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Originally published July 28, 2014 at 4:47 PM | Page modified July 28, 2014 at 10:19 PM

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WNBA Talk: A conversation with Penny Toler

Penny Toler, the Los Angeles Sparks’ general manager, took over as coach after firing Carol Ross. She’s 1-2 on the bench, including a victory over the Storm.


Seattle Times staff reporter

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Editor’s note: Seattle Times reporter Jayda Evans will have a weekly conversation with a newsmaker in the WNBA. This week she speaks with Penny Toler, who is executive vice president and general manager of the Los Angeles Sparks. Toler fired coach Carol Ross and accepted the resignation of assistant Gail Goestenkors on July 20. Toler assumed the coaching duties herself for the Sparks’ final 12 regular-season games despite not having any coaching experience on any level. Toler won her first game Saturday against Seattle and is 2-2 overall.

Seattle Times: The new ownership group, led by Lakers legend Magic Johnson and Dodgers controlling owner Mark R. Walter, pushed for this change?

Penny Toler: The owners didn’t like the vibe. We want to win, but regardless, the effort has to be (high). Unfortunately we were at home and if you look at some of those games (under Ross), it was like, ‘Who are these people?’ I was saying, ‘Get the milk cartons, the Sparks are missing’ because of the energy level. The owners, they were seeing it live. Men’s or women’s, these are basketball people. They didn’t like the vibe.

Q: That loss to Washington, 79-75 at home July 17, had to play a part in Ross’ firing. The Sparks haven’t won at home since June.

Toler: We had a really nice road trip (winning three games) and we came home and made a boo-boo. It was really ugly. From a GM perspective, I didn’t want to get down to the end (of the season) and we’re still searching for our personality.

Q: Was Ross blindsided? She was the Coach of the Year in 2012 and signed a contract extension in February.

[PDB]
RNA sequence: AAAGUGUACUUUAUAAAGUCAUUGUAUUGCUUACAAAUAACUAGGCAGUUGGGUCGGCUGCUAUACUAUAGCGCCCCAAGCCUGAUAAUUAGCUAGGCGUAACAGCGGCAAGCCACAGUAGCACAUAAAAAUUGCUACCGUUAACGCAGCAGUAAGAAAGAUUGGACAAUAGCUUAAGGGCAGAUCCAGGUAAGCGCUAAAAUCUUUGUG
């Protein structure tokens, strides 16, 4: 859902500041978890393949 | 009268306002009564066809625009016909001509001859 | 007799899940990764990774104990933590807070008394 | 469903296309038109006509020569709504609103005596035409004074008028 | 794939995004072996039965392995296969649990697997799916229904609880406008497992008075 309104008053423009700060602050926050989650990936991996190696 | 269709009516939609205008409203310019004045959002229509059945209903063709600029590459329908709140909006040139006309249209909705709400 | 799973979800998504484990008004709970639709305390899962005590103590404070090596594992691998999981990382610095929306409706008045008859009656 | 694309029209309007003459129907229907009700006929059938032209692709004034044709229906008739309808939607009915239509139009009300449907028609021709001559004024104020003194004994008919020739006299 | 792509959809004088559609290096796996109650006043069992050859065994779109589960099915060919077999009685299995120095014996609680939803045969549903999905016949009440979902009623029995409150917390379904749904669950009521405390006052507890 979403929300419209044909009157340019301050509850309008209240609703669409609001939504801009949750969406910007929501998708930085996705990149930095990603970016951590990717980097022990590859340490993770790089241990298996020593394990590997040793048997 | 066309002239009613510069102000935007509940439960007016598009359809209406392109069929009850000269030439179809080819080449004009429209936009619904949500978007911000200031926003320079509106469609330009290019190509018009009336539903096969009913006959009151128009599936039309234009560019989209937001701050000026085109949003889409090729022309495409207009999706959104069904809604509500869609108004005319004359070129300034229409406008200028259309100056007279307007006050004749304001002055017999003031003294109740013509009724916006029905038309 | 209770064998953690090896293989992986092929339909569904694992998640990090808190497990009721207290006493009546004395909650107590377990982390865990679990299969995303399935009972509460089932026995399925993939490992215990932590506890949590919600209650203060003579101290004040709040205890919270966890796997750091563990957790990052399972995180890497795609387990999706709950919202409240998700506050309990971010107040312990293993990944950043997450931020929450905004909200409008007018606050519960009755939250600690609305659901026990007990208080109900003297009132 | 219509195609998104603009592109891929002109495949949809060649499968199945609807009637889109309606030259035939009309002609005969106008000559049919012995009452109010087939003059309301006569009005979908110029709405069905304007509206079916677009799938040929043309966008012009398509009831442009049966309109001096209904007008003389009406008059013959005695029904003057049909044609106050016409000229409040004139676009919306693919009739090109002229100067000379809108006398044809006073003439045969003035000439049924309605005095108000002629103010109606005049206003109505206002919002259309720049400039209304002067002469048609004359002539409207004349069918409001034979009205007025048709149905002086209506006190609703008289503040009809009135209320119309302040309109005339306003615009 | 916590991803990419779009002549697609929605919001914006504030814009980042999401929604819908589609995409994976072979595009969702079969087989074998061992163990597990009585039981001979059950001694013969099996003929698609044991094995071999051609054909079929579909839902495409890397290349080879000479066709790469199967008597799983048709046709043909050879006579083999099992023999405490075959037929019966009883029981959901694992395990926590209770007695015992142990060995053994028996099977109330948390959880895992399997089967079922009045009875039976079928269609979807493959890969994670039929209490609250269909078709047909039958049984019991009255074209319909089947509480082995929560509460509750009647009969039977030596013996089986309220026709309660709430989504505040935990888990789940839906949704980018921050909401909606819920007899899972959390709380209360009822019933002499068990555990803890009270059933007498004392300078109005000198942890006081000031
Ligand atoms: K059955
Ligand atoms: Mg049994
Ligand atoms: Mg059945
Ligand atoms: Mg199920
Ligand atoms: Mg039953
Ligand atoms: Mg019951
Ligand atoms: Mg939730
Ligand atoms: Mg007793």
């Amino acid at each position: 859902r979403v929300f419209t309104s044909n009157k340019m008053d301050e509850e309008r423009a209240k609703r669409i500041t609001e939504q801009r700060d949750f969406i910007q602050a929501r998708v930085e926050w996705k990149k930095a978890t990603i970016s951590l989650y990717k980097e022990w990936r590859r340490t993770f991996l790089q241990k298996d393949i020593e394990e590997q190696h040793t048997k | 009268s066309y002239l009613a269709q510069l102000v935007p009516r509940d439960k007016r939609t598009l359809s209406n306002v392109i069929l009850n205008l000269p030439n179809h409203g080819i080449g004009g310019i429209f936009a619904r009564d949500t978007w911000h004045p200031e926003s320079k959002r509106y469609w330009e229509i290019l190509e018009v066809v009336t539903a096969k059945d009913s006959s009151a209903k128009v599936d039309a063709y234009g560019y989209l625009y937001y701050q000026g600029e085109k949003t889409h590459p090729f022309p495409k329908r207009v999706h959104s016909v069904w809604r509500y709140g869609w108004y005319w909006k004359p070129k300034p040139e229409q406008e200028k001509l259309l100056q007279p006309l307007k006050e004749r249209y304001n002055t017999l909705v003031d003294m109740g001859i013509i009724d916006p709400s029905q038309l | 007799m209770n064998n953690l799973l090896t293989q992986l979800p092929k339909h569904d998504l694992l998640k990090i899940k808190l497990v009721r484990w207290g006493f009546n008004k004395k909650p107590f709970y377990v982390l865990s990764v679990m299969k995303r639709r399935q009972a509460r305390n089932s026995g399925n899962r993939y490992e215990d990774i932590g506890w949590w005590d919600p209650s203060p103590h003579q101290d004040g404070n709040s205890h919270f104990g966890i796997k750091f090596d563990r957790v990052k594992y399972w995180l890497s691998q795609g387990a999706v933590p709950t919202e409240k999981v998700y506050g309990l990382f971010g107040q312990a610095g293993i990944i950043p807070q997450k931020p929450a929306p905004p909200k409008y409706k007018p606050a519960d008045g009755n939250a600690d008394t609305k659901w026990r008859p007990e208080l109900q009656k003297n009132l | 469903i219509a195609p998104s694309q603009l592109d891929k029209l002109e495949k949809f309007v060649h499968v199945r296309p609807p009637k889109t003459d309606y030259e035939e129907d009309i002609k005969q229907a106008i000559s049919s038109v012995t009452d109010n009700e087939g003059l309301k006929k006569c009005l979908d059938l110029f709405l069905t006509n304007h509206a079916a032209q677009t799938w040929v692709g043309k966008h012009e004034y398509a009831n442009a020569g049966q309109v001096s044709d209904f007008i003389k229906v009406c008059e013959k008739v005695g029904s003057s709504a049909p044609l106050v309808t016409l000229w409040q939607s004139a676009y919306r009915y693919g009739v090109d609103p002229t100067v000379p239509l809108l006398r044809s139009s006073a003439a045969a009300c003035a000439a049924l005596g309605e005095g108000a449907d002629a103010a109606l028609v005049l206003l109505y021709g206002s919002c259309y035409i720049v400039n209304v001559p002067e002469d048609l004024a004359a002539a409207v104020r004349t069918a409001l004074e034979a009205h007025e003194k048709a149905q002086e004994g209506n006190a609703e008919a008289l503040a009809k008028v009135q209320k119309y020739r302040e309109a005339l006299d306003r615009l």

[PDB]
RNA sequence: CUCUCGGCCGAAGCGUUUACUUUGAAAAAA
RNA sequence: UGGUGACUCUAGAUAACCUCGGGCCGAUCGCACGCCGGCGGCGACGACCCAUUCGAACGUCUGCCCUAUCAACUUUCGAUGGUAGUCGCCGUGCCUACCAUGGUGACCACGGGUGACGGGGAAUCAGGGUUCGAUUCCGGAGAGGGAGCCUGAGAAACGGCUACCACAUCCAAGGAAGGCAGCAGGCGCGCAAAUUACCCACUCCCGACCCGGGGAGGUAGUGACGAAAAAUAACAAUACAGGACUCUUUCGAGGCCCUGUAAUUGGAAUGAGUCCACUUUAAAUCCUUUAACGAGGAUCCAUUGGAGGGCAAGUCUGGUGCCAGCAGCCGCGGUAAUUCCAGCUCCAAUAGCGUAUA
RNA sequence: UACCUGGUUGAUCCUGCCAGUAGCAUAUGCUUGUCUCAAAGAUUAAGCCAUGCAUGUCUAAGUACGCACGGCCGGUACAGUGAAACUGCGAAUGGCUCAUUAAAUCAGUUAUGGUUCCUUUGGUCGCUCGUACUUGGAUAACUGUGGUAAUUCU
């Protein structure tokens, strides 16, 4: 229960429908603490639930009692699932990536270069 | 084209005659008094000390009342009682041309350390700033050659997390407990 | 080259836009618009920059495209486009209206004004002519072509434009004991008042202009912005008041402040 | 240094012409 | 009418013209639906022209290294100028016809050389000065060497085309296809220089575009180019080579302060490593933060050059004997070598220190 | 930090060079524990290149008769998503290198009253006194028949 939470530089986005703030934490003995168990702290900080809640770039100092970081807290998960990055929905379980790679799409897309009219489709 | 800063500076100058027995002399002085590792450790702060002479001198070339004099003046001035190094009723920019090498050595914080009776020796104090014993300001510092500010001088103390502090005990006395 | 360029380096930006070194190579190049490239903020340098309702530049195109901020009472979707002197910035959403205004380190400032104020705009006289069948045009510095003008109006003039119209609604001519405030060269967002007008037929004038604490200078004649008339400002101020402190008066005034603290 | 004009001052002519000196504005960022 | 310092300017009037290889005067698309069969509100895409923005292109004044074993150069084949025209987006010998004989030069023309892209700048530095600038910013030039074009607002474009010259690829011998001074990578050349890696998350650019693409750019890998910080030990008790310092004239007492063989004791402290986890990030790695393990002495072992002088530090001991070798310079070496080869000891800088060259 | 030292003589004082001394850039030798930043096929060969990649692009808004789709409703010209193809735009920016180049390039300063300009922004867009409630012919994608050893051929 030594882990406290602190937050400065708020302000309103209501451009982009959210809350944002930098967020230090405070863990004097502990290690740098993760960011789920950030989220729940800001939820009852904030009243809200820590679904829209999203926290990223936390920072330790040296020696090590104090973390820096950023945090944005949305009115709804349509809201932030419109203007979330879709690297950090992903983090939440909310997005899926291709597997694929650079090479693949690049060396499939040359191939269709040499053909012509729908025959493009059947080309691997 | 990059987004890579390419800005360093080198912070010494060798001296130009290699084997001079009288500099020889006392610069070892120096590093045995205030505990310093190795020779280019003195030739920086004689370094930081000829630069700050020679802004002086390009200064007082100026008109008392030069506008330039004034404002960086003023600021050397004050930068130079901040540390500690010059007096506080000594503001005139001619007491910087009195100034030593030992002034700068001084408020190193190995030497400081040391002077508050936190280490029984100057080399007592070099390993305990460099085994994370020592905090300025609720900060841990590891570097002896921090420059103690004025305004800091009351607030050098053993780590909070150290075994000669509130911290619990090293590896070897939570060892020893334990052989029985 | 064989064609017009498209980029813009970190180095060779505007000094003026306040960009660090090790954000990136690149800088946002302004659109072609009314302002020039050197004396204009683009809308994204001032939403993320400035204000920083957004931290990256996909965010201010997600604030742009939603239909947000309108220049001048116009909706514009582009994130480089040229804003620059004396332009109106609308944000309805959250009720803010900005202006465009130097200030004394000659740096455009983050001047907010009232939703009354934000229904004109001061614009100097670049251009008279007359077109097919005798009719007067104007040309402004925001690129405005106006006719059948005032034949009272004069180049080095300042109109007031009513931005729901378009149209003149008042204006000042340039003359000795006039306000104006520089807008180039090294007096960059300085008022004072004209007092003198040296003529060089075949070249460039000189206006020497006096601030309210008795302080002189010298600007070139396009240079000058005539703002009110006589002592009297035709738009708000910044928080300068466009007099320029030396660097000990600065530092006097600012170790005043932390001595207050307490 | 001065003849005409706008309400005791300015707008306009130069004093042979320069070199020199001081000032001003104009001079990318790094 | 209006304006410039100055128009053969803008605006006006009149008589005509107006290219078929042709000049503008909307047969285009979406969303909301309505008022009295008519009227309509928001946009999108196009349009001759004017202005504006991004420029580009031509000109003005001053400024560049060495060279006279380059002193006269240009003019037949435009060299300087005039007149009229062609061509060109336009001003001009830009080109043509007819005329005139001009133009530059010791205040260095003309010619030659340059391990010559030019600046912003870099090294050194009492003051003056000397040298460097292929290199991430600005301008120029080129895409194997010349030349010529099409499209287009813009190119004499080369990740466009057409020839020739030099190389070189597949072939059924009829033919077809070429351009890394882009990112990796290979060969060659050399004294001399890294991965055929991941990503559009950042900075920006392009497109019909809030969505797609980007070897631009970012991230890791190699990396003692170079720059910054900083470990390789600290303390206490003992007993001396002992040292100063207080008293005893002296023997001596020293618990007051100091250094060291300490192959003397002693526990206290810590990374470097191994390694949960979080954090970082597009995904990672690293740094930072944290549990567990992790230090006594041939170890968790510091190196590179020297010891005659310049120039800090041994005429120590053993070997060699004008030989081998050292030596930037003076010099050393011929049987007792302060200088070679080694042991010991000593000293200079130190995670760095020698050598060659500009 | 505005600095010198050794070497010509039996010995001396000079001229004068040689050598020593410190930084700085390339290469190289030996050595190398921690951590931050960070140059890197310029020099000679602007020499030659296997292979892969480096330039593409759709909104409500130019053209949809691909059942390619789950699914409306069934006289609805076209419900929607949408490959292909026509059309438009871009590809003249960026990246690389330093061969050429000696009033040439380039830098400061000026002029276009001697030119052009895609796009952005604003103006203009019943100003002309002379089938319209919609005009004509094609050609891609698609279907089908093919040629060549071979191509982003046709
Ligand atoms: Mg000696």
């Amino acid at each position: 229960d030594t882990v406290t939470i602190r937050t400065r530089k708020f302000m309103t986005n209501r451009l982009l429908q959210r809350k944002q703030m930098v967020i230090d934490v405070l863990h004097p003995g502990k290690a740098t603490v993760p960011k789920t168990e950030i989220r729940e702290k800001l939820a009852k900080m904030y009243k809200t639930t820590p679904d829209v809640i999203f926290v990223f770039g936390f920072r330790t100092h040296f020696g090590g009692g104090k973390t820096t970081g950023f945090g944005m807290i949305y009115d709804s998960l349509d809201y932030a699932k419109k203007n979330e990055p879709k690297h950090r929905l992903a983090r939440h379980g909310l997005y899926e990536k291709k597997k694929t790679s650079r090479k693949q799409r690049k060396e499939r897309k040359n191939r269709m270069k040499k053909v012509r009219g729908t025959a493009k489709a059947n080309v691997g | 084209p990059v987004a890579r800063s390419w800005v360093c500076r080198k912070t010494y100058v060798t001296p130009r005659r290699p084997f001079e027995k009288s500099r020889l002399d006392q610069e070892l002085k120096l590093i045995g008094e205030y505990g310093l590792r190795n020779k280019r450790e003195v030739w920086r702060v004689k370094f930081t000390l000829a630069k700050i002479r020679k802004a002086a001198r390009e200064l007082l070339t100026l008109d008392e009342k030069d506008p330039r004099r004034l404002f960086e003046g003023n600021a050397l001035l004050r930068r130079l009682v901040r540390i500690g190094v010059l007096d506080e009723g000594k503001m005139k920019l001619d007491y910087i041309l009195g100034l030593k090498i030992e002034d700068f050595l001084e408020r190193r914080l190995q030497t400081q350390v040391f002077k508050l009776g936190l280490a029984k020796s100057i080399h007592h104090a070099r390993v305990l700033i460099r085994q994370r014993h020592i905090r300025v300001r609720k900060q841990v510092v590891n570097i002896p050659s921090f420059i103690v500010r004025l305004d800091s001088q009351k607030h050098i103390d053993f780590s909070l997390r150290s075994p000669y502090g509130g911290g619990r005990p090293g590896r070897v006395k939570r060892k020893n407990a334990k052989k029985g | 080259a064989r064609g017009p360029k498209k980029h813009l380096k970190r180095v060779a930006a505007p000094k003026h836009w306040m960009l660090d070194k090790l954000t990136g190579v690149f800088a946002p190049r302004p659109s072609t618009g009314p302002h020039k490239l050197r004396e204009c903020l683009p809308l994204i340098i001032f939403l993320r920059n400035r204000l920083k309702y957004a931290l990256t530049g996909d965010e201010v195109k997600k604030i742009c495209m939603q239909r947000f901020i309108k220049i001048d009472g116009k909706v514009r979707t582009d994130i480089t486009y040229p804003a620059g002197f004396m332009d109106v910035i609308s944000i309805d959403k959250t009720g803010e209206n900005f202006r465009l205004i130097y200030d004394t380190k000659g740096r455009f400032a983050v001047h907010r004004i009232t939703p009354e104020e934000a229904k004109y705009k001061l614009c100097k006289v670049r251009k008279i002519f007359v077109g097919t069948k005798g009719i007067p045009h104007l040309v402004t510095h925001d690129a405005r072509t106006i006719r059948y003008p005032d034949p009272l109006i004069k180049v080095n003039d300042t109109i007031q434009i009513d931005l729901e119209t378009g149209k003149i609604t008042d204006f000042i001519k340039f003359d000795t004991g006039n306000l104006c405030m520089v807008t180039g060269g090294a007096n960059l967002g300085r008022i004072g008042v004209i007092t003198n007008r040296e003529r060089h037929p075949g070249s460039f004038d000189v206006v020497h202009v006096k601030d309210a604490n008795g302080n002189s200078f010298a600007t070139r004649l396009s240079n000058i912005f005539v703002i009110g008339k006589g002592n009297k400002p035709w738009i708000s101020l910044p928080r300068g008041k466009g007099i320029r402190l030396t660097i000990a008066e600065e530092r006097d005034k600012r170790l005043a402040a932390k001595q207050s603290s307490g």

Toler: If you’re not winning and your team’s not successful and you were picked as one of the favorites (to win the WNBA title), are you blindsided by it? With the fans, we’re in L.A., they were calling for it (the firing) after four games. It’s my job to protect the coach but when other decisions are made, it’s my job to carry out those orders.

Q: It’s your coaching debut, but from watching the games, it seems assistant coach Gary Kloppenburg is the lead voice in the huddle during timeouts.

Toler: As GM, I’ve never had to worry about X’s and O’s. When (past) head coaches offered me a playbook, I’d say “No, I can see if we’re running something or not.” That was the hardest part about (now coaching). But, like I told the players, I’m not an egotistical person because of how it looks on TV. What Klopp is doing is when I say, “Hey, I need a play for Nneka (Ogwumike),” he’s doing the diagraming.

Q: And it’s the end of the season; coaching decisions shouldn’t be major, right?

Toler: Exactly. They’re professionals and are paid to know this stuff. It is easier because you see the game plan and everybody should be in shape and everybody should be ready. People have asked if I’m motivating them. If I have to motivate them at this point, I’ve got a problem.

Q: Does this make you a better GM?

Toler: The bad thing for the players is the GM is on the bench. Now I get a firsthand view if something is not working. You hope some players come in with a certain mentality and then they just don’t have it. I’ll just say this is a wrap, because I’m the GM and the coach.

Q: Have you started to think about replacements?

Toler: Not really. If we would have brought somebody in at this point, they would have asked for a contract extension. The owners said the best option is for me to go to the bench because it keeps our options open. This is huge for Klopp, too, because I’m sitting side-by-side to see what he does.

Jayda Evans: 206-464-2067 or jevans@seattletimes.com.



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